Many companies, including Vale use behavioural interviews to allow you to demonstrate competencies critical to success in the role you are interviewing for.
Being prepared for a behavioural interview can give you a clear advantage over your competition.
What is behavioural interviewing? It is a form of interviewing that focuses on
the past school- and work-related
performance of candidates. The interview
process is designed to allow candidates to show how they have demonstrated
specific competencies in past experience.
So what is different about behavioural interviews? Perhaps the essential
difference is that behavioural interviewers ask competency-related questions
that focus on past examples of demonstrated ability rather than asking
hypothetical questions. In short, they ask 'when did you demonstrate...'
rather than 'what would you do if...' This is based on the fundamental
premise that the 'best predictor of future work performance is successful past
performance in similar situations.'
Why are companies using behavioural interviewing? There are several reasons that
so many companies have chosen this method of interviewing:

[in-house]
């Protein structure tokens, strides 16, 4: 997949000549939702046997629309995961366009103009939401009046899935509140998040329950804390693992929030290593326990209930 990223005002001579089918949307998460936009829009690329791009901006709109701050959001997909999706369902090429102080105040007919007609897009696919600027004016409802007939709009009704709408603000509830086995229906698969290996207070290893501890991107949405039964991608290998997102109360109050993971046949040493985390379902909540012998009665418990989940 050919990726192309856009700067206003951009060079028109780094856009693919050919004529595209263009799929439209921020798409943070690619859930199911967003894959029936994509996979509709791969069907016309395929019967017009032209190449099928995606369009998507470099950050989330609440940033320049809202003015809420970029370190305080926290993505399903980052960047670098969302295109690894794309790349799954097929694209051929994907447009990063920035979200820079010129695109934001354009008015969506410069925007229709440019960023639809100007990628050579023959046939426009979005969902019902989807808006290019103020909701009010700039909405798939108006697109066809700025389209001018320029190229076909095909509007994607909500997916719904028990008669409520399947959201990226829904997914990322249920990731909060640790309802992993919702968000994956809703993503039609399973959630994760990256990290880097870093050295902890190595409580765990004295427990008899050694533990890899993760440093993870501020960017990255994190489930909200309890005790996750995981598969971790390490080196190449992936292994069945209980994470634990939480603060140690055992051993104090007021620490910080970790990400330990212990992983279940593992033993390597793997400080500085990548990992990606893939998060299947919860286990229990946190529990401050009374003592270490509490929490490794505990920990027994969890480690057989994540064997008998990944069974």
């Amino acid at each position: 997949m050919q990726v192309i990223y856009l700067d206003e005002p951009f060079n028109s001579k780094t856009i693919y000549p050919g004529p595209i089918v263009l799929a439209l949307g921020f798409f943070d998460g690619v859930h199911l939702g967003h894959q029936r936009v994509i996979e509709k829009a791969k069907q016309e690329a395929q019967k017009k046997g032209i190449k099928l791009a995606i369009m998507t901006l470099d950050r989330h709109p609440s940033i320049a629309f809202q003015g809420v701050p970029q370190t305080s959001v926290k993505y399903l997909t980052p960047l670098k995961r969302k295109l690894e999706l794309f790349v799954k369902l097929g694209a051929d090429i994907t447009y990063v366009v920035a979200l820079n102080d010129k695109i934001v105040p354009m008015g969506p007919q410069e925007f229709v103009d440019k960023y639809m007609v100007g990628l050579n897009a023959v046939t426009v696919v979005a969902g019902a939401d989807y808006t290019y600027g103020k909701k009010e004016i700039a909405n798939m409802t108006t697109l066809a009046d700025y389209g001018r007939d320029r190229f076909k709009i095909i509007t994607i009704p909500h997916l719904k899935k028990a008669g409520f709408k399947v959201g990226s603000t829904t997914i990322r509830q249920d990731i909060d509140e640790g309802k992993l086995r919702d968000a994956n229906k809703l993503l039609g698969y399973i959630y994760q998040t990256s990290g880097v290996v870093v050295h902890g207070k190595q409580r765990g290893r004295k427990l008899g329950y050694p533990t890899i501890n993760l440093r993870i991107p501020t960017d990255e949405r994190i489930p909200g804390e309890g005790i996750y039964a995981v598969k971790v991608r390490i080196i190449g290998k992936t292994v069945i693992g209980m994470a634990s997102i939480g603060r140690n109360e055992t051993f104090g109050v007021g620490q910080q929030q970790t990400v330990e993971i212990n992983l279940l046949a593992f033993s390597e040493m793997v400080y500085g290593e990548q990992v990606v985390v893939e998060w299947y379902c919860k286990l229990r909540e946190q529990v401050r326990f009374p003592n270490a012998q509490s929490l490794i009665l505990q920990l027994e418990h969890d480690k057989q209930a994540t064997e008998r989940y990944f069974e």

They can design specific behavioural questions to determine which candidates
possess the particular competencies required. They are interested in whether
candidates have demonstrated these competencies in past work experience and how
past performance relates to the requirements of the current position.
- They can use reference checks to validate the specific situations, events and
examples that candidates provide in the interview.
What can candidates do to prepare for a behavioural interview? When candidates -
internal or external - are going to participate in a behavioural interview,
Review the job advertisement or posting to identify the behavioural
competencies that are being examined by the interview panel. Candidates should
look for key words such as 'leadership,' 'coordinate,' 'work independently,'
'teamwork' and 'innovation'
- Reflect on their past and present work, school or co-curricular experience and
recall situations or circumstances where they have demonstrated such things as
'leadership' or 'the ability to work independently' as noted in the
advertisement. Consider the need to:
- Describe a specific situation;
- Outline their role or task in that situation;
- List the actions that they took; and
- Describe the results of their actions
Other preparation tips
- Bring several copies of your resume. Many companies including Vale use panel
interviews where more than one interviewer may be present
- Be prepared to discuss your expectations of the company and come prepared with
written questions that you need answered about the job, the company, benefits
and compensation, the work group you would be working with etc.
© Vale 2010
Last Updated: Friday, March 30, 2012